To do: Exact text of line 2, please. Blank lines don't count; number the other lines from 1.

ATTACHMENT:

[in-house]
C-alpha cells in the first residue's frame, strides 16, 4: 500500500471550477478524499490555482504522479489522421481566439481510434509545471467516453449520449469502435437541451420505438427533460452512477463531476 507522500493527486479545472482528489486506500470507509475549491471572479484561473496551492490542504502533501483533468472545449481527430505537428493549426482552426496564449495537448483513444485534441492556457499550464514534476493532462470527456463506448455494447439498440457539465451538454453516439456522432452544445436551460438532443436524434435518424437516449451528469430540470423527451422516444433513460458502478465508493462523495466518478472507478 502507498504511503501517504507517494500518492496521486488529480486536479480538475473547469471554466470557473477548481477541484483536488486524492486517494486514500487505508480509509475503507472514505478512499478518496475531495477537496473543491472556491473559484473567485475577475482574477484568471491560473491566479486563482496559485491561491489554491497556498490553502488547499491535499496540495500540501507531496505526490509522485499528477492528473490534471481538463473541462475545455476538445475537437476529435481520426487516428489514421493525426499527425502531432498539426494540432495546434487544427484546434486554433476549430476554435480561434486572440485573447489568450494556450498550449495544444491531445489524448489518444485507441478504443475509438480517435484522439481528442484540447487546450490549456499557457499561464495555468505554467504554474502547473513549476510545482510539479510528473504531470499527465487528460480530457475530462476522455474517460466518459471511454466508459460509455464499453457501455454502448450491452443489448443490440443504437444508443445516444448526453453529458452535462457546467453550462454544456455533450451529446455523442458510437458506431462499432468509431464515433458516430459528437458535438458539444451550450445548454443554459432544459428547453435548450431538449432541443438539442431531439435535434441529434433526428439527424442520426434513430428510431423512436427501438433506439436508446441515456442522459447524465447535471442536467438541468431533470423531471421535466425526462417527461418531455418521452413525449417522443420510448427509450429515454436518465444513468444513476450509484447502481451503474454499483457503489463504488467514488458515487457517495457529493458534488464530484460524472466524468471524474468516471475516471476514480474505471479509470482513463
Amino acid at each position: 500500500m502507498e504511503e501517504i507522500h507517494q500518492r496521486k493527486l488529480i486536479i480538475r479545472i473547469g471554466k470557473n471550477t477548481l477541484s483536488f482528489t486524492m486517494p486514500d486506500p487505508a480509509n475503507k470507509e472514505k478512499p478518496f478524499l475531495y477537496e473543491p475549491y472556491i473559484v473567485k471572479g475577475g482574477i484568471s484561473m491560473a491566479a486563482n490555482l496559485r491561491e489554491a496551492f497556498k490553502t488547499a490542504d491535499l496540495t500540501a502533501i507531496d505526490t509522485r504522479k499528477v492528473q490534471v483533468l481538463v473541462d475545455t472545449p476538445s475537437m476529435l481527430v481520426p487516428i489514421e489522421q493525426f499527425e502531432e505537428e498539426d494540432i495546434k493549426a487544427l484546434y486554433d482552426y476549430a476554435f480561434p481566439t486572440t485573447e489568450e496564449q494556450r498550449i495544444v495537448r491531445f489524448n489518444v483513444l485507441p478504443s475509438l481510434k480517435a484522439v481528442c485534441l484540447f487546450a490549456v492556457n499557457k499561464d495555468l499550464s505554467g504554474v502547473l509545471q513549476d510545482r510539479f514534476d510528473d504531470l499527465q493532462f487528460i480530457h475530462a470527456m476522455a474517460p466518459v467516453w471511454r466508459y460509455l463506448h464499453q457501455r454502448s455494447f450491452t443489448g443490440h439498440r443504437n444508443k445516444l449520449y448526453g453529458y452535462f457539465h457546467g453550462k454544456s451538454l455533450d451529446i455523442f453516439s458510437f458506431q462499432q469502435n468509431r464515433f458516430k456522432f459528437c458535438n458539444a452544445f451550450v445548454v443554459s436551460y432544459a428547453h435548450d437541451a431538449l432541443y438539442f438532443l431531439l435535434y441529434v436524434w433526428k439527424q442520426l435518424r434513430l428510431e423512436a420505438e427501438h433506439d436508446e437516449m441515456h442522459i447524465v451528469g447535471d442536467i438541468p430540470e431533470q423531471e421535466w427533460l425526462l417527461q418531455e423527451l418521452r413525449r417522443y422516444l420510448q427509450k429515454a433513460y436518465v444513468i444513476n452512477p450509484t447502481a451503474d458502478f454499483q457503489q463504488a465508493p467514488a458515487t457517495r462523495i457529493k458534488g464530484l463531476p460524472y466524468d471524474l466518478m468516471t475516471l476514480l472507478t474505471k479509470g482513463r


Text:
C-alpha cells in the first residue's frame, strides 16, 4: 500500500471550477478524499490555482504522479489522421481566439481510434509545471467516453449520449469502435437541451420505438427533460452512477463531476 507522500493527486479545472482528489486506500470507509475549491471572479484561473496551492490542504502533501483533468472545449481527430505537428493549426482552426496564449495537448483513444485534441492556457499550464514534476493532462470527456463506448455494447439498440457539465451538454453516439456522432452544445436551460438532443436524434435518424437516449451528469430540470423527451422516444433513460458502478465508493462523495466518478472507478 502507498504511503501517504507517494500518492496521486488529480486536479480538475473547469471554466470557473477548481477541484483536488486524492486517494486514500487505508480509509475503507472514505478512499478518496475531495477537496473543491472556491473559484473567485475577475482574477484568471491560473491566479486563482496559485491561491489554491497556498490553502488547499491535499496540495500540501507531496505526490509522485499528477492528473490534471481538463473541462475545455476538445475537437476529435481520426487516428489514421493525426499527425502531432498539426494540432495546434487544427484546434486554433476549430476554435480561434486572440485573447489568450494556450498550449495544444491531445489524448489518444485507441478504443475509438480517435484522439481528442484540447487546450490549456499557457499561464495555468505554467504554474502547473513549476510545482510539479510528473504531470499527465487528460480530457475530462476522455474517460466518459471511454466508459460509455464499453457501455454502448450491452443489448443490440443504437444508443445516444448526453453529458452535462457546467453550462454544456455533450451529446455523442458510437458506431462499432468509431464515433458516430459528437458535438458539444451550450445548454443554459432544459428547453435548450431538449432541443438539442431531439435535434441529434433526428439527424442520426434513430428510431423512436427501438433506439436508446441515456442522459447524465447535471442536467438541468431533470423531471421535466425526462417527461418531455418521452413525449417522443420510448427509450429515454436518465444513468444513476450509484447502481451503474454499483457503489463504488467514488458515487457517495457529493458534488464530484460524472466524468471524474468516471475516471476514480474505471479509470482513463